Before Tutty had seen the news himself the messages had begun, “Isn’t that against the open meetings law? Tutty’s friend Lou implored. “How can 14 county board members get together and sign a letter without telling us first”? Jackie wanted to know. Todd asked if he should file a complaint with the Illinois Attorney General’s Public Access Counselor Sarah Pratt, who oversees such things as compliance with the Illinois Open Meetings Act.
These queries were in regards to the letter 14 members of the Stephenson County Board drafted and sent to Illinois Governor, J.B. Pritzker to “request the immediate rescission of the COVID-19 stay-at-home order…”. News of the letter broke on Wednesday just past.
The Illinois Open Meetings act (5 ILCS 120/) does require all deliberations of public bodies to be held in the open with sufficient public notice. In order for a meeting to take place there must be a majority of a quorum of the public body. Because the Stephenson County Board has 22 members a quorum would be 12 and a majority of that would be seven, so seven county board members would make a meeting.
Another problem is that if the letter is determined to be a meeting than you also have a meeting of seven of the county board’s sub-committees, the Administration; Court Services; Finance and Procurement; Nursing Center; Planning and Development; Public Property and Safety as well as the Public Works committee all had at least three members sign the letter to Governor Pritzker. Three is a majority of a quorum on these seven member committees.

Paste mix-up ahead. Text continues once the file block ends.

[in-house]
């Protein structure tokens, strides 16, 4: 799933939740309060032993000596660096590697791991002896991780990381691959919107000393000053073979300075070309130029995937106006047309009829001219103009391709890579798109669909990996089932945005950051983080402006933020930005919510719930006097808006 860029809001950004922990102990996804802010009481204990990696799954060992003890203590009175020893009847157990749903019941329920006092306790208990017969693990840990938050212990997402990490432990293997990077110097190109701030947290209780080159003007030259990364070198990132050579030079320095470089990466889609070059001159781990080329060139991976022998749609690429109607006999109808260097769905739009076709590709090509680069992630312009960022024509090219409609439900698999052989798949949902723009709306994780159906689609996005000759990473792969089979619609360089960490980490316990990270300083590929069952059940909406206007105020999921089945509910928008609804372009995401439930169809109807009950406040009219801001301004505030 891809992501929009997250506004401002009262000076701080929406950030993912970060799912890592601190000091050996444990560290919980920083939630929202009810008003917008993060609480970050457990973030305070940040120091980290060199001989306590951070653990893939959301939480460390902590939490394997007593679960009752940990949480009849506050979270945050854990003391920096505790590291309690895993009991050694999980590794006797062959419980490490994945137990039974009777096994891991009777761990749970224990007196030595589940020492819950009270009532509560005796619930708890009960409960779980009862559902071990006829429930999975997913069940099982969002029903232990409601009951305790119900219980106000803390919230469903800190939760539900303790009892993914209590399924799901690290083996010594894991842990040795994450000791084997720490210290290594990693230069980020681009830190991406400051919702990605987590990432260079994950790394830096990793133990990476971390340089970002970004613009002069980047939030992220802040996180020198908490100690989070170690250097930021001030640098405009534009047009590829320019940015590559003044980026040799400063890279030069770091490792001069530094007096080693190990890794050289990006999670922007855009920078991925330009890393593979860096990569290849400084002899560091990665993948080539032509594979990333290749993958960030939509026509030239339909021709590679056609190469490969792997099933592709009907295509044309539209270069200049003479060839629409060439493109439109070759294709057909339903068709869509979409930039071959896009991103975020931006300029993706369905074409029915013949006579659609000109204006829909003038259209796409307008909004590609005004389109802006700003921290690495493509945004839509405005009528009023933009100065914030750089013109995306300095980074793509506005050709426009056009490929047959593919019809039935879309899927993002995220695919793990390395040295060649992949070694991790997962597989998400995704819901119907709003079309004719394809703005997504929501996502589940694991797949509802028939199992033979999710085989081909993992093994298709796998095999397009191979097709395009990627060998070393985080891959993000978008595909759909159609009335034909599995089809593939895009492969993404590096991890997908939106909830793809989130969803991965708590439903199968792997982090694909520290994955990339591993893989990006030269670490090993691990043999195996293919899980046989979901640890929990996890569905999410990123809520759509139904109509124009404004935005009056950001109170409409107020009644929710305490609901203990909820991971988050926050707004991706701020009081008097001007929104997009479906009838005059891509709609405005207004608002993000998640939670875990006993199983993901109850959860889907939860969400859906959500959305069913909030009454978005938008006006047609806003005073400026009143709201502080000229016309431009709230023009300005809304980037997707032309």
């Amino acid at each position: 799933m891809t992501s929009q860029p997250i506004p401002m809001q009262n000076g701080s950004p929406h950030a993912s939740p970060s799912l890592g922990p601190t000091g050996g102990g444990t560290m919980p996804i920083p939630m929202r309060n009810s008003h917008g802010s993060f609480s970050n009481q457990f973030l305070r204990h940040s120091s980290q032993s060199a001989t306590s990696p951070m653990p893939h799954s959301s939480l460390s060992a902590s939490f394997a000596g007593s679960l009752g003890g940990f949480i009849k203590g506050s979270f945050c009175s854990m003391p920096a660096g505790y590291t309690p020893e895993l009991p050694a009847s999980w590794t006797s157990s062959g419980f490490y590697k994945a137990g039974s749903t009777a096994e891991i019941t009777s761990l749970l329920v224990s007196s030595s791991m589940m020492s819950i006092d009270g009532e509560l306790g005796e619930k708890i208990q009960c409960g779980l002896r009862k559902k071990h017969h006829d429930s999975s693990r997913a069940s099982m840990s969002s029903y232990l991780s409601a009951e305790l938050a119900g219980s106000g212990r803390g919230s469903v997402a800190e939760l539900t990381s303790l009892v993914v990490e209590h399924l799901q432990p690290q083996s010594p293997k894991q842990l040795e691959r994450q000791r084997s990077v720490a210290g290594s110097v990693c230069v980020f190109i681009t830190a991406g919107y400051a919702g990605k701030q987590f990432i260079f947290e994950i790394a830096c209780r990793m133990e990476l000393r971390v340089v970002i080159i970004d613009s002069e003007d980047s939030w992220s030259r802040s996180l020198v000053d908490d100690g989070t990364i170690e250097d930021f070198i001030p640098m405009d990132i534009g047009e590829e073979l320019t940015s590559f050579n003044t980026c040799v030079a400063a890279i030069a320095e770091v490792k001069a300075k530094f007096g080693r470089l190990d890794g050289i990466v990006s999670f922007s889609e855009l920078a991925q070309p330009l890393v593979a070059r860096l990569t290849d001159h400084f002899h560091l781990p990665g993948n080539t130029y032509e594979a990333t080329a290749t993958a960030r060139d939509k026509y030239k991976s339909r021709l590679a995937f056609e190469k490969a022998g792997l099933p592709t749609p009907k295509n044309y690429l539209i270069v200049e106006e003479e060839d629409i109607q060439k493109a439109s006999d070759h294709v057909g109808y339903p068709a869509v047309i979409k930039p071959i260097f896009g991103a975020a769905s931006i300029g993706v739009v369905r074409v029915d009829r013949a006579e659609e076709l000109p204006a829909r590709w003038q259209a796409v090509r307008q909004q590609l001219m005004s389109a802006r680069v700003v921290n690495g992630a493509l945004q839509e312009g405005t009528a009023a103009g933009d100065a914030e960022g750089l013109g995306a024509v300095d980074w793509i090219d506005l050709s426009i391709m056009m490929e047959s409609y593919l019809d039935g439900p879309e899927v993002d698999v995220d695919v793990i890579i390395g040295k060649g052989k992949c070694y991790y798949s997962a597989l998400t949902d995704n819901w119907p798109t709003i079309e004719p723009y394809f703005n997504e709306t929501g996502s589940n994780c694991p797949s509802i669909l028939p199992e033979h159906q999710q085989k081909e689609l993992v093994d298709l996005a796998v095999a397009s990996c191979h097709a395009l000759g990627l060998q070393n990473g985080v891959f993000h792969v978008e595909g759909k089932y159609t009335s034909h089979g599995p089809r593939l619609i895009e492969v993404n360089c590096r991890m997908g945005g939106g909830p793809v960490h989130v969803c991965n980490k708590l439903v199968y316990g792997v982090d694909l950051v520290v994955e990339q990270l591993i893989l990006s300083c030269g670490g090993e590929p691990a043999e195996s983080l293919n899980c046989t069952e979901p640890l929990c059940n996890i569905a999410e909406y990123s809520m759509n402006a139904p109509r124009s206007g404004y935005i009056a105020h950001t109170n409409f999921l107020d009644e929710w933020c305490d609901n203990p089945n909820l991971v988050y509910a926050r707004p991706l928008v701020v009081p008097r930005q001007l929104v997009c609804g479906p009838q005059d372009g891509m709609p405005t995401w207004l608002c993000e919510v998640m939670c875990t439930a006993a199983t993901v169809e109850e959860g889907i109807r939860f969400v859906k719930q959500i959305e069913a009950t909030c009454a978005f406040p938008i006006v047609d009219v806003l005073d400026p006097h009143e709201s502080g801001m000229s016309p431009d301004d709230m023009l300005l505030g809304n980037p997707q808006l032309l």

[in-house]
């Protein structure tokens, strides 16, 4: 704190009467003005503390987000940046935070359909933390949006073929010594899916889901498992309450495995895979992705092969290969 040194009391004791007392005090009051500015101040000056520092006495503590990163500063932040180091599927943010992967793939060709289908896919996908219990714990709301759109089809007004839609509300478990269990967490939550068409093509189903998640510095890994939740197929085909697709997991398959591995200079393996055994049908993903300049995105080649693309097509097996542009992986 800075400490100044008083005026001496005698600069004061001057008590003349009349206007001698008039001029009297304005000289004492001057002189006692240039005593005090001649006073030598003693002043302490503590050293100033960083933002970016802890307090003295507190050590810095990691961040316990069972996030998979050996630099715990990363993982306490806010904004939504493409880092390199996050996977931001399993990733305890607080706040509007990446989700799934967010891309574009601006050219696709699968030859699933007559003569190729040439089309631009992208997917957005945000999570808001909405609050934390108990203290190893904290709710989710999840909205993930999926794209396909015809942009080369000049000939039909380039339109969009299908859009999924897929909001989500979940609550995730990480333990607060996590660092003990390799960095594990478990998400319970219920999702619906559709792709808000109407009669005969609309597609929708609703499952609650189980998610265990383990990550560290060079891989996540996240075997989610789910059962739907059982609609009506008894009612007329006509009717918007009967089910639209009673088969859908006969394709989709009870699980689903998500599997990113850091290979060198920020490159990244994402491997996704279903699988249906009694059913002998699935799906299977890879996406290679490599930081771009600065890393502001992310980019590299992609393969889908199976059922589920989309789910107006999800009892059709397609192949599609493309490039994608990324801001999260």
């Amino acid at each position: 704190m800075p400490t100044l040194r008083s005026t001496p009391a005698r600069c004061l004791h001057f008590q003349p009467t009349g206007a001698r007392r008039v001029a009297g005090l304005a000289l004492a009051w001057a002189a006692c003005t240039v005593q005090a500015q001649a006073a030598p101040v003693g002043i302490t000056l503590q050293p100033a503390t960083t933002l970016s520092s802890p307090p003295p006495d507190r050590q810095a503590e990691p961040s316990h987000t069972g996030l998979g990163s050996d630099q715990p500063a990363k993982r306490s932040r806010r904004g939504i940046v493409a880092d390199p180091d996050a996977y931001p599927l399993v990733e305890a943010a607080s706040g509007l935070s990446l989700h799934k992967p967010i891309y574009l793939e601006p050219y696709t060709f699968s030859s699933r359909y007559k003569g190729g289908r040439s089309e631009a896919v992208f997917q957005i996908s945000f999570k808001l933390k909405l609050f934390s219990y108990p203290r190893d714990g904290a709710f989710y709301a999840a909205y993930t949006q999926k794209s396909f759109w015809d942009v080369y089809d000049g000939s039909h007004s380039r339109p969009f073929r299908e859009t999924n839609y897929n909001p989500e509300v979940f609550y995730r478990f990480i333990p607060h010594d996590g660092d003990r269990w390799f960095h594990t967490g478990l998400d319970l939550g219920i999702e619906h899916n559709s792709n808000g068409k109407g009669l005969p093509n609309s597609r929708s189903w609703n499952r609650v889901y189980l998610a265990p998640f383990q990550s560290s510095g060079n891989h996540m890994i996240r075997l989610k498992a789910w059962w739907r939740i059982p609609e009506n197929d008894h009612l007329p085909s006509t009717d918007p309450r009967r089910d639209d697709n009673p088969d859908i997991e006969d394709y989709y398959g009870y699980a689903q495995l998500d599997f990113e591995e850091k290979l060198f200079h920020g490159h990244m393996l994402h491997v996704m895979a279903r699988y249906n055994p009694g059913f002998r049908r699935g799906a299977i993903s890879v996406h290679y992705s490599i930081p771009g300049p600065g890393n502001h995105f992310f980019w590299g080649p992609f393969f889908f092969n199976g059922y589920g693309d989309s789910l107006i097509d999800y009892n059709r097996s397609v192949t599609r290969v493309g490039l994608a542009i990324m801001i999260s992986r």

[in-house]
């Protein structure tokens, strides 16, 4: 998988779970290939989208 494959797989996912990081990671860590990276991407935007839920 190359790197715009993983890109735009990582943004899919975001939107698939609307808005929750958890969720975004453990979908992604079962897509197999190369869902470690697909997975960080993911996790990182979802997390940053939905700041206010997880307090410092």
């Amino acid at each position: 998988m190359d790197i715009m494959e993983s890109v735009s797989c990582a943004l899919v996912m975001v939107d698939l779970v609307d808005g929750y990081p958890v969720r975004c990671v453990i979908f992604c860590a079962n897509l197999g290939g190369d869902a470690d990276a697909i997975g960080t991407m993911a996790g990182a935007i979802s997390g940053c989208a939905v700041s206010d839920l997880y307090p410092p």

Apparently, not a single one of the 14 board members even thought about this action being construed as a possible violation of the Open Meetings Act, which does provide a criminal penalty of a Class C misdemeanor. But even absent the law, how proper is it for a majority of any elected body to be discussing public business–going so far as to draw conclusions about what’s best for their constituent–outside of legal meetings set aside for such purpose?
This letter is very problematic in that it is solid testament that a majority of the Stephenson County Board believe it is somehow acceptable to work behind closed doors on our purported behalf. This is exactly the type of behavior the Illinois Open Meetings Act is designed to prevent. There is no excuse that Scott Helms, a long time Freeport City Council member and now county board member–with a spouse that is the Stephenson County Treasurer no less–has such little grasp of proper public deliberation. How many other times has the county board deliberated in secret, perhaps reaching a consensus before the public meeting, thereby denying citizens’ rights to not only be privy to the discussion but to weigh in on the decision as well. Clearly, an open letter to the governor is not something that can be legally discussed in closed session, such decisions must be made in the sunlight.